Date of Award

Spring 5-5-2016

Degree Type



Computer Science and Engineering

First Reader

Jose Vidal

Second Reader

Bridgette Parsons


ZVerse is a 3D printing company that is responsible for converting 2D objects into 3D objects. This company specializes in generating 3D collegiate products. Whenever a customer orders a 3D model, such as an alumni brick, it is often helpful to allow customers to see what the object looks like before the purchase. Unfortunately, previewing the brick at runtime is quite a challenging task. The purpose of our project is to create a shopping website that models the existing ZVerse company website and incorporates dynamic 3D rendering of the brick model with the user­input text. The project can be divided into two main sections. The first part is the development of the webpage that is built on top of a SQL database. From this web application, the user can purchase a product or a brick model while the admin user can upload one. We have carefully design the database to ensure that it met the specific requirements of our web application. For example, there are fields such as isStandard and isVisible that determines whether the brick should be displayed on the site. We also split the product into various school categories so that the user can easily search for the product within their chosen school. Likewise, we make our application as user ­friendly as possible. On the homepage, we give a short tutorial on how to navigate the website. For the custom brick object, we allows users to insert their text and move the text on top of the brick model. We also let them select various font styles. When a potential customer adds an item to the cart, he or she can easily update the quantity or view the inscription text on the shopping cart page. On the admin page, there are small previews of the model for the admin to view. The admin user also has the ability to edit both the title and price of the item. 2 The second part deals with integrating the brick models onto the webpage. We have to consider the directional lights and positions of the brick in x, y coordinates. The brick models comes in different shapes such as rectangular prism, a cube, or a flat plaque. Following our user­ friendly principal, we also enable the user to rotate and zoom on the object. In addition to the brick models itself, we also implement a text layer that aligns perfectly on top of each object. This text layer is made up of three horizontal lines of characters, based upon the value from the three text boxes on the brick display page. A user can input whatever text he or she likes in the textboxes, and the text will be displayed on the brick surface. This is one of the selling features of the webpage because users can now see the preview of the brick in 3D with the text in real time after the user types. Moving the text proves to be even more difficult as we have to make sure that moving the text does not move the underlying brick layer. Eventually, after numerous attempts, we are able to make the brick movable. Overall, the project is successful in implementing the core functionality. With just a few simple clicks on our website, the user is able to view a highly customized brick with text before purchase. In the future, we plan to employ more user customization to the individual brick model such as incorporating various font sizes for the text, allowing greater movement of the brick model, and a greater variety of products.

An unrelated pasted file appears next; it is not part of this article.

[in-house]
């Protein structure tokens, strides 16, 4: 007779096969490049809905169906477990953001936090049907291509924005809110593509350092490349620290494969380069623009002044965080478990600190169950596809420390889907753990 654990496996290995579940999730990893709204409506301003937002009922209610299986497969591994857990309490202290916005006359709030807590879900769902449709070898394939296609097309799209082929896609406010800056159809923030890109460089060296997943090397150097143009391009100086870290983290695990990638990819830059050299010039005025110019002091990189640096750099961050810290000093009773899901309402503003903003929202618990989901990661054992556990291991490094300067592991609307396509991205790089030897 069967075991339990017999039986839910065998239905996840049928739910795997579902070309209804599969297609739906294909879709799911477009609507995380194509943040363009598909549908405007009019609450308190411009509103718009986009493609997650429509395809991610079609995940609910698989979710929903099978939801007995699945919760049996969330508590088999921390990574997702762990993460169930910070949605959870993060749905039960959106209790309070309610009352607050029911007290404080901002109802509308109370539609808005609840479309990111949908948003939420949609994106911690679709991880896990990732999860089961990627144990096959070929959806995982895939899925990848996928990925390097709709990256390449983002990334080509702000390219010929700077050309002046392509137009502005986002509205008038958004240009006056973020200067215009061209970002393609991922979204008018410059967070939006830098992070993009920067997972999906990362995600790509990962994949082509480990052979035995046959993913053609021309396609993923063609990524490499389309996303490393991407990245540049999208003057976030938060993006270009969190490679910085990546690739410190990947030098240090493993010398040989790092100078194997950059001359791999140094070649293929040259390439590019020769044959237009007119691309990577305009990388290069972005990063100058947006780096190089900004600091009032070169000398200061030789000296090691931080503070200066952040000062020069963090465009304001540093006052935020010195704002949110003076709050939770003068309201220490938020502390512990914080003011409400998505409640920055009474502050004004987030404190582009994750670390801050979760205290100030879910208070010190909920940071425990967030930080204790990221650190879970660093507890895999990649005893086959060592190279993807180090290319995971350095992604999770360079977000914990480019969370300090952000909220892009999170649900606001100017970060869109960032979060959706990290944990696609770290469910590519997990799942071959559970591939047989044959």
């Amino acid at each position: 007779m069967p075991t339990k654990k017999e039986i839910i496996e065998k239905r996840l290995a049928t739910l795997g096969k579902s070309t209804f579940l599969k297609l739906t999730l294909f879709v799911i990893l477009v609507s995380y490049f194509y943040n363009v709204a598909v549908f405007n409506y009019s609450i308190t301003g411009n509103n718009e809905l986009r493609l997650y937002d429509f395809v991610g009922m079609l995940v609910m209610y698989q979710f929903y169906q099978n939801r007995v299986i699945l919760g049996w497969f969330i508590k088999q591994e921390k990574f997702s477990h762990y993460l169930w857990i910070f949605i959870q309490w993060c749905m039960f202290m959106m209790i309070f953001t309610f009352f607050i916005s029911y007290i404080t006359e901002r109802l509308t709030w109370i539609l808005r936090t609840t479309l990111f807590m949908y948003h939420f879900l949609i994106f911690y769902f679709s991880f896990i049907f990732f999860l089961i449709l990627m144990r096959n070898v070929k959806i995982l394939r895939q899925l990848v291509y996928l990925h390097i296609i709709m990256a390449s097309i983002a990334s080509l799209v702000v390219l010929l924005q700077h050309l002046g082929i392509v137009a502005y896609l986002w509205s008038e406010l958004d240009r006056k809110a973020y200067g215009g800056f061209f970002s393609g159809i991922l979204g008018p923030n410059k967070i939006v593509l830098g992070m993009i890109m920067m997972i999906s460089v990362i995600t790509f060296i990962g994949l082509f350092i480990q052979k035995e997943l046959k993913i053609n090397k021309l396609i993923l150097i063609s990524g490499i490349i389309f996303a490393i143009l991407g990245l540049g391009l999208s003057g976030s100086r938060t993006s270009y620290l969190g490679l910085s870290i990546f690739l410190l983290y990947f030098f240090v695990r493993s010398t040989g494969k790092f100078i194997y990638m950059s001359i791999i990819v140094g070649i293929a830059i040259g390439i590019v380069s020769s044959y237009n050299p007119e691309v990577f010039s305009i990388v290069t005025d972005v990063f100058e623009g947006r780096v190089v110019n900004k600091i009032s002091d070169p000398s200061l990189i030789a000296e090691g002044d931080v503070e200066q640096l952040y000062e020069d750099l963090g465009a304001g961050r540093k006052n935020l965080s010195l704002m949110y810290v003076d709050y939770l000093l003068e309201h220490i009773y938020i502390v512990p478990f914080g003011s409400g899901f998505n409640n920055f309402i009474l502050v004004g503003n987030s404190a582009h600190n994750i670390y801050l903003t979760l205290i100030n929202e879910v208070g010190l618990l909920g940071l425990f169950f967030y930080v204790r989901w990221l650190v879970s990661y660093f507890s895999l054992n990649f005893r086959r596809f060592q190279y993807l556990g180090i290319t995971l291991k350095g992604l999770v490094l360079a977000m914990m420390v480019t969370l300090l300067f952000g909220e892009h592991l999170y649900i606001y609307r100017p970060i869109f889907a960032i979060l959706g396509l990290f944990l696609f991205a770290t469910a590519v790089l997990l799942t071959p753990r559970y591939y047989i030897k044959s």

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© 2016, Alexa Ann Breeland and Ming Wong